why have netflix cancelled “the get down?”


Netflix Cancels "The Get Down" After One Season: Fans Are Not Happy!

Well Well Well! We are such big fans of this show!! Baz Luhrmann’s Netflix series, “The Get Down”, has sadly been given the boot after one season on the air. WTH YO! The series about the origins of hip-hop has been cancelled due to issues behind-the-scenes and lack of viewers. How can that be possible?! They better check in again with Nielsen Media group dag on it!!!

Season one of “The Get Down” premiered in two parts, with the second part debuting on Netflix in April, not raking in many viewers. (WE tuned in, do we count?) The first part of season one that premiered last year drew 3.2 million adults the 18-49 age bracket in a month. Symphony Advanced Media revealed that is one-fifth of the viewers that watched “Orange is the New Black” season four in its first 31 days.
“The Get Down” was one of the most expensive original series in the history of Netflix, with the cost of over $120 million to produce. Production had so many issues with starting and stopping that writers on the series started jokingly calling it “The Shut Down.” I can’t!!!
“The Get Down” told the story of the origin of hip-hop with a fictional account; however, there were many rap legends that were consultants for the series. These included Grandmaster Flash, who also appeared on the show. Flash also assisted the actor that played a younger version of him on the show.  Hip-hop dance pioneer Willie “Marine Boy” Estrada and graffiti legends John “Crash” Matos and Chris “Daze” Ellis were also involved. Rapper Nas was also a huge part of the series, writing and voicing rhymes for the show’s narrator.
Some fans wrote:
Chimericsoul wrote, “No. This show deserves better. You didn’t advertise it like at all. You [expletive]. Ok. You’re just lame. It can’t end like that.”
And Melrod_4 commented, “This is the last show that should be cancelled. Such a mistake.”
Creator Baz Luhrmann confirmed the news of the cancellation on social media, admitting it’s “unlikely” the show will return.
In a lengthy post, Luhrmann writes:
I wanted to speak to you with an open heart and just acknowledge how humbled and moved that not only I, but all who have given so much to this production, have been by your passion and commitment to see the next chapter of The Get Down go back into production in the immediate future. I want to explain to you why that is unlikely to happen…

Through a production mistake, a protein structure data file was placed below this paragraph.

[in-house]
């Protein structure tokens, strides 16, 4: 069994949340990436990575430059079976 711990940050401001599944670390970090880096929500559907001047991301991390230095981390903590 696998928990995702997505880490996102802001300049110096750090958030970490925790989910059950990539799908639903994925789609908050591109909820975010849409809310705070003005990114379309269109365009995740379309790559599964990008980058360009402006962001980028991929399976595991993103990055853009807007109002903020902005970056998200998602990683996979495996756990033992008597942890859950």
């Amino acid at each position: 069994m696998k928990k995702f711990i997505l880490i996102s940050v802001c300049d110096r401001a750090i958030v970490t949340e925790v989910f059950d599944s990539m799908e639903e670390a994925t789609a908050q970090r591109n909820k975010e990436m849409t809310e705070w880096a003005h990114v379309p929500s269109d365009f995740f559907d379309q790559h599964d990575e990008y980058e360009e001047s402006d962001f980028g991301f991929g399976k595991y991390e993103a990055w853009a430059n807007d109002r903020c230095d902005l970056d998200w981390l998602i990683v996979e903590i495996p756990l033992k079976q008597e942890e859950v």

When I was asked to come to the center of The Get Down to help realize it, I had to defer a film directing commitment for at least two years. This exclusivity has understandably become a sticking point for Netflix and Sony, who have been tremendous partners and supporters of the show. It kills me that I can’t split myself into two and make myself available to both productions. I feel so deeply connected to all those who I have worked and collaborated with on this remarkable experience.
All sorts of things have been thrown around for the future… even a stage show (can you imagine that? I can, concert version anyone? Next summer? Just saying.) But the simple truth is, I make movies. And the thing with movies is, that when you direct them, there can be nothing else in your life. Since The Get Down stopped, I have actually been spending the last few months preparing my new cinematic work…
The cast of this show is unique and exceptional. Apart from our stellar veteran actors, I can’t tell you how privileged we all felt to have found such young, new talents, many of whom are now starring in motion pictures, creating music, and taking tremendous strides in their careers. Our cast, writers, musical collaborators, choreographers, camera team, directing and post-production teams all felt the profound privilege to have been embraced by the borough of The Bronx and the Hip-Hop community at large. But most especially by the forefathers of Hip-Hop: Grandmaster Flash, Kool Herc, Afrika Bambaataa, Grandmaster Caz, Kurtis Blow, Raheim and all the b-boys, b-girls, graffiti-writers, MC’s and DJ’s that made this story possible. As well as the keepers of the flame and guiding lights, such as Nas. We experienced things together that I will never forget. All of us in The Get Down family have been touched by this precious mission of telling the pre-history of a form of culture that would go on to change not only the city, but the world.
As for the real future of the show, the spirit of The Get Down, and the story it has begun to tell… it has its own life. One that lives on today and will continue to be told somewhere, somehow, because of you, the fans and the supporters.
Humbled and honored, and to quote Mylene’s beautiful ballad, “I’ll see you on the other-side…”


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